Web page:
• Support atoll nations export some wastes to regional recycling hubs.
  • Implement programmes to assist Pacific Island Countries to build national and local capacities in designing bankable projects that can then be supported through the Pacific Regional Infrastructure Facility (PRIF) and/or Green Climate Fund (GCF).
  • Complete selected PacWaste activities related to asbestos management and healthcare waste

4. Human Capacity Enhanced

  • Undertake a national capacity needs assessment of all countries to identify the current standards being implemented for waste on governance, management and enforcement against required competency levels to prioritise the training requirements of Pacific Island Countries.
  • Conduct specialised national and regional capacity building on identified priority areas based on capacity needs assessment.
  • Consider mainstreaming waste management into primary and secondary education in suitable countries by using the Regional Environment Centre approach and expanding on the Cleaner Schools Project which has been successfully conducted in a number of countries.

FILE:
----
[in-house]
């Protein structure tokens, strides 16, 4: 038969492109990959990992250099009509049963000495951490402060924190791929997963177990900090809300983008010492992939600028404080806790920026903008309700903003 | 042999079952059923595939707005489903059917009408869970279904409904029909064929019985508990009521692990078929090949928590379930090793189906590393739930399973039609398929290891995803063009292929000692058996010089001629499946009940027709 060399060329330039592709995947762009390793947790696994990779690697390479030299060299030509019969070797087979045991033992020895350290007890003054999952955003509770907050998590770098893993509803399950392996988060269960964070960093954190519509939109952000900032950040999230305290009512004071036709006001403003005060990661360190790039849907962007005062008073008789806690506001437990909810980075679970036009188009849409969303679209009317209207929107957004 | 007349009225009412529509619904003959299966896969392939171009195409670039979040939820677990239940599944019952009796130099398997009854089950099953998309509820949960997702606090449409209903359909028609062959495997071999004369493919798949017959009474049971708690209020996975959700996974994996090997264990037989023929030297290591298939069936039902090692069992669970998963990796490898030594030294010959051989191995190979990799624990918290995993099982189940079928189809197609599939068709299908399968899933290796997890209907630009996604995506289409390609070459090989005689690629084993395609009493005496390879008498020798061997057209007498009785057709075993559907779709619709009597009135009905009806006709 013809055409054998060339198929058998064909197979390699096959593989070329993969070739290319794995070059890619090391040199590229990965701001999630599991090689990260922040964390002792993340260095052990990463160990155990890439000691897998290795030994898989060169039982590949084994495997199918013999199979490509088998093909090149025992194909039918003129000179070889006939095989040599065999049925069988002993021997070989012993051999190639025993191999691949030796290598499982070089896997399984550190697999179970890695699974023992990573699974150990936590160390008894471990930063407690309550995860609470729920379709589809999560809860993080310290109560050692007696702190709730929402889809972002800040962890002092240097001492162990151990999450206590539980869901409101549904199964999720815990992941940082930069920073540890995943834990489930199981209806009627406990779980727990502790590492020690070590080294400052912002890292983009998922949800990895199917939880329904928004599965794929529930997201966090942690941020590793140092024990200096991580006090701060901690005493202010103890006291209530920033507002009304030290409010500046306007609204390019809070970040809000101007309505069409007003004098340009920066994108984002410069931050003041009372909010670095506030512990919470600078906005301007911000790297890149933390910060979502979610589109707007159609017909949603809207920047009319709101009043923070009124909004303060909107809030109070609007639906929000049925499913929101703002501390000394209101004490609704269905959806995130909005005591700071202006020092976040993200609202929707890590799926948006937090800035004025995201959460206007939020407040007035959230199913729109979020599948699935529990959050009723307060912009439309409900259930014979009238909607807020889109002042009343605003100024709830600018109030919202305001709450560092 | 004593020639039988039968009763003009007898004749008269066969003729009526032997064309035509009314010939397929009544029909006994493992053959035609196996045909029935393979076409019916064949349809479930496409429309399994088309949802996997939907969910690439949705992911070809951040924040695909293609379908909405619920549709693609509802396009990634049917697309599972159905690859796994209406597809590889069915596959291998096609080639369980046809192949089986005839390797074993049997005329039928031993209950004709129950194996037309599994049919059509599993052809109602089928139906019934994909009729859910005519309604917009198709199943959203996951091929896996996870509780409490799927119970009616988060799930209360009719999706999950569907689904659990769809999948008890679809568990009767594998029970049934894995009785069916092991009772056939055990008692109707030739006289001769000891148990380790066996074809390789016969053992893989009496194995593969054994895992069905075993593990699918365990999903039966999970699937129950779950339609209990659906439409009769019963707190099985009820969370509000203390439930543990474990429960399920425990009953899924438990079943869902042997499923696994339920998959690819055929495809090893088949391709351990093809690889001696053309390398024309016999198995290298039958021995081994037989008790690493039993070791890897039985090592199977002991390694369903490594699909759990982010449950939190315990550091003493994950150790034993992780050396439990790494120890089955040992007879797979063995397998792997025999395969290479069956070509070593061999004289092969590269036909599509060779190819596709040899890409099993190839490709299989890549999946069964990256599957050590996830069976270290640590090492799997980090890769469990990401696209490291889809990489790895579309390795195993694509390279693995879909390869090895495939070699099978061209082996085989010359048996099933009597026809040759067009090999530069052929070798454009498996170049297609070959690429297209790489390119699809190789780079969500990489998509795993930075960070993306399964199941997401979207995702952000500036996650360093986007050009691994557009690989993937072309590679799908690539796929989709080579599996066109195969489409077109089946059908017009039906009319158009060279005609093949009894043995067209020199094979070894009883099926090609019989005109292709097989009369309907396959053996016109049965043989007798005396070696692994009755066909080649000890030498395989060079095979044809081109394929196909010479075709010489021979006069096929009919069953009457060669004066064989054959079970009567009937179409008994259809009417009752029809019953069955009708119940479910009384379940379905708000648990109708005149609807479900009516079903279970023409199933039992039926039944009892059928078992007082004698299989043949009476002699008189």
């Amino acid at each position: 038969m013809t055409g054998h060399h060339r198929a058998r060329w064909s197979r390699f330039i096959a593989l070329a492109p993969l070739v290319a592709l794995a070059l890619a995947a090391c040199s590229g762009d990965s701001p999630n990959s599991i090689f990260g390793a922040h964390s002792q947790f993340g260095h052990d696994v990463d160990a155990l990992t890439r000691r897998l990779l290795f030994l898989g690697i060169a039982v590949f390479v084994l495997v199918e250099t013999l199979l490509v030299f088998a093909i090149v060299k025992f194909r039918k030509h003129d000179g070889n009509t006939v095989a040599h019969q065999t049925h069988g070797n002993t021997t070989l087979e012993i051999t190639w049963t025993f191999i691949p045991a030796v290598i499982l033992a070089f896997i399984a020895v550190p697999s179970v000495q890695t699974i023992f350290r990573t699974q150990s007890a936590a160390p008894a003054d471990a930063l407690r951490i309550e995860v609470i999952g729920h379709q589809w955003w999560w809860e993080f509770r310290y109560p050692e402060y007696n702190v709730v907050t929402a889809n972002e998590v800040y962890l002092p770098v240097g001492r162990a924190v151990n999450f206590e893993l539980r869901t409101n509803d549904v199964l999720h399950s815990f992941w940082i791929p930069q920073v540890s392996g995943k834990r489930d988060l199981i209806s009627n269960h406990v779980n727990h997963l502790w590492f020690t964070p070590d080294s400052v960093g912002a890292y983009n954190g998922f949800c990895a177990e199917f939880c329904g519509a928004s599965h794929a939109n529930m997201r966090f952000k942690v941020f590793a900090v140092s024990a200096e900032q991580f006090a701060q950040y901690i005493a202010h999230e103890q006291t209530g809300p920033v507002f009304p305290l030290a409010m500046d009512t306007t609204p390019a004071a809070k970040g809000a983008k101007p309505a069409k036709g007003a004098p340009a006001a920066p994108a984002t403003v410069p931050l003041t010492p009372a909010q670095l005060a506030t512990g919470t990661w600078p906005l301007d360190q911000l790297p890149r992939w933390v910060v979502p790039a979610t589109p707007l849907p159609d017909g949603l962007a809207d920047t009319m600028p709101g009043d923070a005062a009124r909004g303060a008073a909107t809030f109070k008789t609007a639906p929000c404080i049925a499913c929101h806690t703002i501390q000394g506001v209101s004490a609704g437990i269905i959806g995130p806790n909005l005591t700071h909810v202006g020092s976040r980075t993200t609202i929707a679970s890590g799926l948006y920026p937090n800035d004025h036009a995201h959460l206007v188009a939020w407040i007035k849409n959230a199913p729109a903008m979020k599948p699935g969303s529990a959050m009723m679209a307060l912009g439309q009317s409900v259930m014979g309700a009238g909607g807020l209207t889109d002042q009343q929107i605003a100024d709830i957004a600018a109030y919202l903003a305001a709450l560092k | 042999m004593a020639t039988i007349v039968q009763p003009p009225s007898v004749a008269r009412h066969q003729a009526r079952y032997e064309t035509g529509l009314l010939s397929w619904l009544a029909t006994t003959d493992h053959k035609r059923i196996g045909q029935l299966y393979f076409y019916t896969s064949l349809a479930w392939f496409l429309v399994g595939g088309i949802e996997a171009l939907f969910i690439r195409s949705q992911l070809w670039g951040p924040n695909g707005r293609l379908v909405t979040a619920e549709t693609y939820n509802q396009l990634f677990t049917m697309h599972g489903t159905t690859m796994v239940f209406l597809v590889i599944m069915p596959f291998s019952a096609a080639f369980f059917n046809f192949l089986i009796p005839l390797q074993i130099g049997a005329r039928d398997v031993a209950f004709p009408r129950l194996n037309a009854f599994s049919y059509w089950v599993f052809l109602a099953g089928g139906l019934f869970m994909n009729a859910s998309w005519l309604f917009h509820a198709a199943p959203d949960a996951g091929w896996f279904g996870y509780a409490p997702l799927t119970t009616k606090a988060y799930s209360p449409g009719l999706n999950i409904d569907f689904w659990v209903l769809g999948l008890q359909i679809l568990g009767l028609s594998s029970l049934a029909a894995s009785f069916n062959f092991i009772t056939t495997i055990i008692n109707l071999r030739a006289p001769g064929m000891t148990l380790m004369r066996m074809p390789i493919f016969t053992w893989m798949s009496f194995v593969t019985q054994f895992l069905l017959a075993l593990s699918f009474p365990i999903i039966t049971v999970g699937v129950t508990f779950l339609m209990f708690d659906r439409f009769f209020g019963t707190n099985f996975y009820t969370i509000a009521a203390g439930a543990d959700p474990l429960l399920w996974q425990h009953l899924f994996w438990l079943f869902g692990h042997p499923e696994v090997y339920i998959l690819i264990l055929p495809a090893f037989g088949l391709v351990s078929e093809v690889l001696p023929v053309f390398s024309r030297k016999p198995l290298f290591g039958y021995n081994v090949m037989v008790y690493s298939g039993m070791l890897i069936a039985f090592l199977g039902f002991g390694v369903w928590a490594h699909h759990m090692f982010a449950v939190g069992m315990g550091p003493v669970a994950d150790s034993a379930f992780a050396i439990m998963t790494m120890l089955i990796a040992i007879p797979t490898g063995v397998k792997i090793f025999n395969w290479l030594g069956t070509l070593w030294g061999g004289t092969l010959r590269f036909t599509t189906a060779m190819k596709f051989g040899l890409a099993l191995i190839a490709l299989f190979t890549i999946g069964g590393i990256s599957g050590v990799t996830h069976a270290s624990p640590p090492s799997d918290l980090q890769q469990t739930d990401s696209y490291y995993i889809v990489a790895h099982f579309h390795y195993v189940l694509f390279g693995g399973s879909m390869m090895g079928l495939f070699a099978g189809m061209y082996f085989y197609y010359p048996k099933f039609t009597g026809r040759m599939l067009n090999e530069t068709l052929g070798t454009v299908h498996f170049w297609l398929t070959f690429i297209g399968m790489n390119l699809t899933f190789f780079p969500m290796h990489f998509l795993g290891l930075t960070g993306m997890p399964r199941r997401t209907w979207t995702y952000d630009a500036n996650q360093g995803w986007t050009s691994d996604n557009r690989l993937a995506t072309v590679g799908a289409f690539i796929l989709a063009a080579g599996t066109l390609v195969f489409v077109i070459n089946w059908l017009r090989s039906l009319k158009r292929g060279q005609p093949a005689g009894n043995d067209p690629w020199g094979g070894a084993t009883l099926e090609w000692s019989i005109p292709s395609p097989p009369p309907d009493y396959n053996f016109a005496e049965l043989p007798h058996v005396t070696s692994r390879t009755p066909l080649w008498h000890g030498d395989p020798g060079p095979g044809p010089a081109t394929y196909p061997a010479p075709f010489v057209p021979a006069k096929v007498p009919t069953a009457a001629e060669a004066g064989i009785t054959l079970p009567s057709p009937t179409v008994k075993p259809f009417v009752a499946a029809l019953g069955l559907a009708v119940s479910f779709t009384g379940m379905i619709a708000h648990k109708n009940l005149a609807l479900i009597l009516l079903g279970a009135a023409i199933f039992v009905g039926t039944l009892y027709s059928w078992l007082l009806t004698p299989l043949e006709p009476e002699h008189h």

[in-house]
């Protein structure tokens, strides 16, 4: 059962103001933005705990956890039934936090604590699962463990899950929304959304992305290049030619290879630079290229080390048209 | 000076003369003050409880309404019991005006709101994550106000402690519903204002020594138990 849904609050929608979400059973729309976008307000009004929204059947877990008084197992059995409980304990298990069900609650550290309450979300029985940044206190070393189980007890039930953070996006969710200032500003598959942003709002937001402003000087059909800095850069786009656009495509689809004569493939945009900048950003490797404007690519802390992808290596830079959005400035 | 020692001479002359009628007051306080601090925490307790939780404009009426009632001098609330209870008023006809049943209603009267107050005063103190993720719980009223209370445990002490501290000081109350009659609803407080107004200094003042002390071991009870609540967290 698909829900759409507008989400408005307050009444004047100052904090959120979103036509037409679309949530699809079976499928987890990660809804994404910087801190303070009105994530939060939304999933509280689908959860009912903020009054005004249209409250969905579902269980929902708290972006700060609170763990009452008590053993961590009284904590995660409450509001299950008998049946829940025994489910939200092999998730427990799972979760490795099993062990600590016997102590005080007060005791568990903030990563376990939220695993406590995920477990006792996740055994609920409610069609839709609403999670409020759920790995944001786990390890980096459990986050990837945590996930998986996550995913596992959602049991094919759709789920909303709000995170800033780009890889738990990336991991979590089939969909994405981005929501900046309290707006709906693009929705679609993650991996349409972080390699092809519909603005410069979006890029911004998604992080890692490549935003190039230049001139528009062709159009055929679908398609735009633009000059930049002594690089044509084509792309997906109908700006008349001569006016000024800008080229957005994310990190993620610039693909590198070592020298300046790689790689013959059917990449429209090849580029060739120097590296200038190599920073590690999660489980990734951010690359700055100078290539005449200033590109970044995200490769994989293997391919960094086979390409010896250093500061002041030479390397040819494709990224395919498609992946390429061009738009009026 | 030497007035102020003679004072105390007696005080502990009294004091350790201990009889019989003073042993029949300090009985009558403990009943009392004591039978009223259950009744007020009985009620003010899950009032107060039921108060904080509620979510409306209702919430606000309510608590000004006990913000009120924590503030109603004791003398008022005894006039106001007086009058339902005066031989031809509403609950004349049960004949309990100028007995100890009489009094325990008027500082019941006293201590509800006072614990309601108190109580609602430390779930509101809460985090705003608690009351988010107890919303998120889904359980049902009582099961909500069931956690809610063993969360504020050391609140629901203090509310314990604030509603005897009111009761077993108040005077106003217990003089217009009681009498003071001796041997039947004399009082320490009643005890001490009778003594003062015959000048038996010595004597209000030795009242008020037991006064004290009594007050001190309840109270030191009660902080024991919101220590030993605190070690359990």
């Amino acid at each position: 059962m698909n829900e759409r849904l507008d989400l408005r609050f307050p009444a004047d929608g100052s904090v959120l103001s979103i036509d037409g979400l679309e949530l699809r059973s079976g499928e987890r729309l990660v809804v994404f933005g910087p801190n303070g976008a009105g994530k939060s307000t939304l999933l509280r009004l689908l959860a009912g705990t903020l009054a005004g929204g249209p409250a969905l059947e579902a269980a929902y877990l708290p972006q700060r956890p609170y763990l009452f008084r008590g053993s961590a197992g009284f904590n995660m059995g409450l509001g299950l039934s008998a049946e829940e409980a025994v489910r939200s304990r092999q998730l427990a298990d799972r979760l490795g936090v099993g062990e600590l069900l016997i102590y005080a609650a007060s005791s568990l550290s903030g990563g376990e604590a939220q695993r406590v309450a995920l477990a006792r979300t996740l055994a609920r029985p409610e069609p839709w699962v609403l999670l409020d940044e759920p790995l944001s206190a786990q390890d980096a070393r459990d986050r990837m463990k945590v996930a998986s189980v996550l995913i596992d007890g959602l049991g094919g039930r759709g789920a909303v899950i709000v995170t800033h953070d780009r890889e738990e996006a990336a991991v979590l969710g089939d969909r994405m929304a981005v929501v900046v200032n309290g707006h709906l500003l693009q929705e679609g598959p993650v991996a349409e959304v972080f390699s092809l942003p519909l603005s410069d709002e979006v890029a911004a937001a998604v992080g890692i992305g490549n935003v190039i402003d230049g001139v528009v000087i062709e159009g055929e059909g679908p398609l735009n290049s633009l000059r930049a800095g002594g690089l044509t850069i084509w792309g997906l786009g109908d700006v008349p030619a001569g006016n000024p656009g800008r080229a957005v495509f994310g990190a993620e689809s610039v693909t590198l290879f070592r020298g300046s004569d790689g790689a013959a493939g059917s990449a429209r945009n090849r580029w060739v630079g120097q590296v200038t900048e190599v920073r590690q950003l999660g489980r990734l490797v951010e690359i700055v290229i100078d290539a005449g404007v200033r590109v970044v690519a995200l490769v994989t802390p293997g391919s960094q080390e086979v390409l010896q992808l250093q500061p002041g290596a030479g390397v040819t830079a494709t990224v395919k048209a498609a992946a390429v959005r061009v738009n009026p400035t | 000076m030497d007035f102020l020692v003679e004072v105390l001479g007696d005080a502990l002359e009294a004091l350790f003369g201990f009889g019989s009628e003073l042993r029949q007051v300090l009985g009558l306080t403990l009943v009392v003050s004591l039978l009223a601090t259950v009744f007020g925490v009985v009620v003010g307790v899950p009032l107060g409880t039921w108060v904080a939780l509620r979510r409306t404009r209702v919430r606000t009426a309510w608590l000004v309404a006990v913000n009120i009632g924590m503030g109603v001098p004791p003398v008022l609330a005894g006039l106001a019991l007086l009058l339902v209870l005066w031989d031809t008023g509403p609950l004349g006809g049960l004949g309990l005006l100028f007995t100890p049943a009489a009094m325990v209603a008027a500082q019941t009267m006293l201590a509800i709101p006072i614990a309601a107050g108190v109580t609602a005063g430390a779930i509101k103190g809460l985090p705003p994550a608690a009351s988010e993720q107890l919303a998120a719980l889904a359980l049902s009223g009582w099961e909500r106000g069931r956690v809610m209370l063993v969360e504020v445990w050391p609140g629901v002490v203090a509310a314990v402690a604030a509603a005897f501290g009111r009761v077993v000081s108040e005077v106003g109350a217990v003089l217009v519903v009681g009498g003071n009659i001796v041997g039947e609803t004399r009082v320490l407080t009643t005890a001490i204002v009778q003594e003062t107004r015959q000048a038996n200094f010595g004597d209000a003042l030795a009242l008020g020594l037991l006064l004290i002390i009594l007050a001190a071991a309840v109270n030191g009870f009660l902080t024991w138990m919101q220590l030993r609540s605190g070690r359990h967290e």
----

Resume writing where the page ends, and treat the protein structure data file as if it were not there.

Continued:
• Affiliate and collaborate with a regional university or other education institution offering waste management courses with competency-based assessments and hands-on modules towards accreditation.
  • Promote capacity building exchanges among all SPREP members and Timor-Leste in the public and private sector.

National Education and Awareness Plan Capacity Development Workshop - Message from EU
PacWastePlus Steering Committee Meeting - Video message from EU
The two videos are now available via the SPREP YouTube channel

PWP steering meeting report 2020

Factsheets and Guides
Asbestos Disaster Debris Guide
COVID-19 Medical Waste Alert

Programme Newsletters
Issue 1
Issue 2